Close this search box.

8 New Things About Rape Laws In Nigeria.

8 New Things About Rape Laws In Nigeria.

8 New Things About Rape Laws In Nigeria. Daily Law Tips (Tip 708) by Onyekachi Umah, Esq., LL.M, ACIArb(UK)


“Between January and May (2020), more than 700 rape cases were reported in Nigeria.” “Findings from a National Survey carried out in 2014 on Violence Against Children in Nigeria confirmed one in four females reported experiencing sexual violence in childhood with approximately 70% reporting more than one incident of sexual violence. In the same study, it was found that 24.8% of females’ ages 18 to 24 years experienced sexual abuse prior to age 18 of which 5.0% sought help, with only 3.5% receiving any services”. This work highlights the innovations made on rape by the Violence Against Persons (Prohibition) Act and similar laws in states across Nigeria. 

Ending The Surge In Rape:

The title of a research work got my attention recently, and that title says a lot about rape in Nigeria. The title is “Rape in Nigeria: a silent epidemic among adolescents with implications for HIV infection” and the works was done by Folayan MO1, Odetoyinbo M2, Harrison A3, Brown B4. Clearly there is an urgent need for rape to be discouraged in Nigeria, victims to be treated and protected, while offenders are severely punished. In June 2020, Nigeria declared a state of emergency on rape and sexual violence in all parts of Nigeria. 

So, far some legislative innovations seem to have made the offence of rape more serious than it has ever been in Nigeria. This is seen by the introduction of the Violence Against Persons (Prohibition) Act 2015 (popularly known as the “VAPP Act”), made by the National Assembly for only the Federal Capital Territory, Abuja. The inventions in the VAPP Act has lured many states in Nigeria to enact their own VAPP Laws. The inventions of the VAPP Act on the offence of rape will be shown below. Also, the Kaduna State legislature, went ahead of all other states in Nigeria, to propose a bill that will punish child rapists with castration of their male reproductive organs. Note that, the Governor of Kaduna State has not signed the bill into law and as such the bill is not yet a law.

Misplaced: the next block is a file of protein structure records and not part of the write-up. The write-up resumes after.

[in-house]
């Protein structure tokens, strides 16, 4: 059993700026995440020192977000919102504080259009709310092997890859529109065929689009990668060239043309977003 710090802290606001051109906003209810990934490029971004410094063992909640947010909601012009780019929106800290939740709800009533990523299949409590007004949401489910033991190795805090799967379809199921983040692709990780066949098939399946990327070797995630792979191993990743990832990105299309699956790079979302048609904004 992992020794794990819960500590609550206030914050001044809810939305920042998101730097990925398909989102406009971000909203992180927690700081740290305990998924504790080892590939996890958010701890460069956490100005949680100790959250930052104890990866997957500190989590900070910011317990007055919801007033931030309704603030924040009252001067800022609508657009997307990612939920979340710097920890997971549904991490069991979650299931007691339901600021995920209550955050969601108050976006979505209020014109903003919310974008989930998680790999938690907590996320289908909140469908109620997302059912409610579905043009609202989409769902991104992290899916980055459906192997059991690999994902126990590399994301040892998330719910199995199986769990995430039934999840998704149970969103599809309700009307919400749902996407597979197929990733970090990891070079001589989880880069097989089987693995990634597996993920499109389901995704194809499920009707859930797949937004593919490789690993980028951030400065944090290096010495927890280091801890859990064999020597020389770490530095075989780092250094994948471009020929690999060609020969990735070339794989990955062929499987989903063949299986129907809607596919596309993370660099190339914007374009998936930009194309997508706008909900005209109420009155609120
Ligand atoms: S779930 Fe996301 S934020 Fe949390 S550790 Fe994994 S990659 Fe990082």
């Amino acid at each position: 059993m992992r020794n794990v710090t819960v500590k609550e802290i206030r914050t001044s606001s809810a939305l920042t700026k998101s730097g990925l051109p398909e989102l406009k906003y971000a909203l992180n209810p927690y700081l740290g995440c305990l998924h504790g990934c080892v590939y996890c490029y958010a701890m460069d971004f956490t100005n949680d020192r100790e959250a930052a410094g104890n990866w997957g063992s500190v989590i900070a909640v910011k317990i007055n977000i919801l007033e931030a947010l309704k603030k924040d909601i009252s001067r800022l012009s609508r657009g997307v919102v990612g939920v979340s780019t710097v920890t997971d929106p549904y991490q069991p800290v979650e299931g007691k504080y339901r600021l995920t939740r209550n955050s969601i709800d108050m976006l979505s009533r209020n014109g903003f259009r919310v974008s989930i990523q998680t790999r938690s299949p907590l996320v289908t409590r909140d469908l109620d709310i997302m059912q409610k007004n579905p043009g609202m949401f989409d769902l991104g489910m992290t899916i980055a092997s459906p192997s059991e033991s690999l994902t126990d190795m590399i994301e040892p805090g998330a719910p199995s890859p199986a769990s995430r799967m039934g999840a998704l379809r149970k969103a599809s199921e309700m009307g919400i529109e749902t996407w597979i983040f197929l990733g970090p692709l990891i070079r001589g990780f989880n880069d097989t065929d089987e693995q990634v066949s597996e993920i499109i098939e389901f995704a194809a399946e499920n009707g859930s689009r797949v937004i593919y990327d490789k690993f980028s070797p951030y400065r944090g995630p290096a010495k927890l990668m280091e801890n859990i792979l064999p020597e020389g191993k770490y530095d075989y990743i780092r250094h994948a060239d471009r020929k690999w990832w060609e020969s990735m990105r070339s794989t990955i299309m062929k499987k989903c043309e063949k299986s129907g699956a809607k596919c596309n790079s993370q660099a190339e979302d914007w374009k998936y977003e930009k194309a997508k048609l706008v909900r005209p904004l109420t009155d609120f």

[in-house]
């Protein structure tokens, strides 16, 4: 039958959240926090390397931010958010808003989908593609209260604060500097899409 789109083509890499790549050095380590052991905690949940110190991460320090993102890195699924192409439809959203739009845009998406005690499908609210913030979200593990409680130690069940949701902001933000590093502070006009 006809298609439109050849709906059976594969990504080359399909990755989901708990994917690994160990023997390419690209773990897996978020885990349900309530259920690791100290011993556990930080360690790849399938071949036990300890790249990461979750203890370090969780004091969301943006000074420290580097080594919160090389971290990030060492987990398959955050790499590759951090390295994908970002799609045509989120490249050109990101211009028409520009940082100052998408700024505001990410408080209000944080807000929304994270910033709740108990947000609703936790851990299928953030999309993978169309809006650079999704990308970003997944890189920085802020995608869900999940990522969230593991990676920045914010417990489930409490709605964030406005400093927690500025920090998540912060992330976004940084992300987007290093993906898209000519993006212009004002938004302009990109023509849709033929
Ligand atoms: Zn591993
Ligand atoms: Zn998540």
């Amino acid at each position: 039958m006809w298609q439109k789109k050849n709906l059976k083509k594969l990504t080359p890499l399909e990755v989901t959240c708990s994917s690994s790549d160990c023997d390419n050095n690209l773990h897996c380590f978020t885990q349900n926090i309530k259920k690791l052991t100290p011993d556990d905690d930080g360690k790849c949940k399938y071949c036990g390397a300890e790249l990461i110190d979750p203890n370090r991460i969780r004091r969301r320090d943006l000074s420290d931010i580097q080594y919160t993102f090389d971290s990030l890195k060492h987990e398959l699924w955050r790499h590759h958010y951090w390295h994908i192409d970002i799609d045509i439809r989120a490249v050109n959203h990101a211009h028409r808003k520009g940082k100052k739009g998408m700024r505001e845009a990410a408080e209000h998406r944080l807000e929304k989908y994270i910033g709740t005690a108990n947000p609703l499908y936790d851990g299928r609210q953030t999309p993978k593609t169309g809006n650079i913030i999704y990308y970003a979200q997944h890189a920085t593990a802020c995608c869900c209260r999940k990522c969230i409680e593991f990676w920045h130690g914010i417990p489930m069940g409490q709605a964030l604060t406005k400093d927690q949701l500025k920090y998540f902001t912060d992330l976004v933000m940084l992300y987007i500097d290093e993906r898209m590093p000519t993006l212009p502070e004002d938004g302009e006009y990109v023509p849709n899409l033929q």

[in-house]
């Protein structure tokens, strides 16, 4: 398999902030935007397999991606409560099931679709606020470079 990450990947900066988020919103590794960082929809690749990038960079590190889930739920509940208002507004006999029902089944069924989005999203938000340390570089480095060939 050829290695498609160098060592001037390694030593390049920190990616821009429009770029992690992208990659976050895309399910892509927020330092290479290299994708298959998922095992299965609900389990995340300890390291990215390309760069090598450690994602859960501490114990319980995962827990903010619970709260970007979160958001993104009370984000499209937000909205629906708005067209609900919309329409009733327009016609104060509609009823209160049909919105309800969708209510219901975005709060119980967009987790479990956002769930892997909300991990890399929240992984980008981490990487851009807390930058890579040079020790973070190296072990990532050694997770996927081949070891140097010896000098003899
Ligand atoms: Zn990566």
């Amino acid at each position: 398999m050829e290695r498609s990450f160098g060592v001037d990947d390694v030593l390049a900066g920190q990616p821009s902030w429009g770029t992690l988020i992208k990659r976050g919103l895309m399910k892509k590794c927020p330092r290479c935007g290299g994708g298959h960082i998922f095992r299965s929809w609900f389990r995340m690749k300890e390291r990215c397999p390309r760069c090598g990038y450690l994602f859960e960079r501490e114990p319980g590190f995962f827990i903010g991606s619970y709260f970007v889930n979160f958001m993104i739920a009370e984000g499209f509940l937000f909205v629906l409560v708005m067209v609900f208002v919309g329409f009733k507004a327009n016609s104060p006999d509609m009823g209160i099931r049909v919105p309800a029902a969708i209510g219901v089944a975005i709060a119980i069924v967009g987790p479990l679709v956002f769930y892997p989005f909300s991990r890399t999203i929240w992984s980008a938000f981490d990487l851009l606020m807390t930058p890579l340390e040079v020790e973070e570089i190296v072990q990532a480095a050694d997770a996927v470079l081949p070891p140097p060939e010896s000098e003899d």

Legislative Inventions To Discourage Rape: 

Through the provisions of the VAPP Act in Abuja and the VAPP Laws in some states in Nigeria, there are several positive changes in the definition, punishment and entire scope of rape and other sexual offences. The inventions on rape will be listed below: 

  1. Enlargement of the definition of rape to cover both sexes and removal of the barrier that a spouse (husband/wife) cannot be said to have raped the other spouse (husband/wife).
  2. Any human being (male or female) can be a rape offender or rape victim.
  3. Expansion of acts that constitute rape. Any sexual violation into any opening in a human body is now rape. This transformed some acts that were previously mere sexual assaults to rape; like anal sex, oral sex, fingering and even kissing.
  4. Increase of the punishment for rape. Unlike in any other law in Nigeria, the VAPP Act and laws have created a minimum punishment of 12 years for rapist. By this, there is a removal discretion from the courts (judges and magistrates) as to the minimum punishment that a rapist may receive. Other criminal laws (the Penal Code and the Criminal Code) all have life imprisonment as the highest punishment for rape but without a minimum. So, this allowed judges and magistrates to sentence offenders to very short terms of imprionment, like 5 years or even 3 years for rape. The VAPP Act like in other criminal laws, it retained the maximum punishment of death, but where the offender is less than 14 years the maximum punishment is 14 years.  
  5. Expansion of the types of objects that can be used to rape as well as the parts of the body that can be raped. Now, a penis or any object (including stick and fingers) can be tools for rape. Openings in the human body are now points that are “rape-able”, like vagina, mouth, anus and others.
  6. Gang Rape has been considered and it is punishable with 20 years imprisonments for each participating-rapist.
  7. Rape victims can now be financially compensated and a court can order for such compensation. The compensation does not affect/reduce the imprisonments and punishment of an offender.
  8. Now there is a Register for sex offenders. With this, any person (including employers) can search through such registers before engaging persons to manage children and other soft targets of rape.  

Conclusion and Recommendation: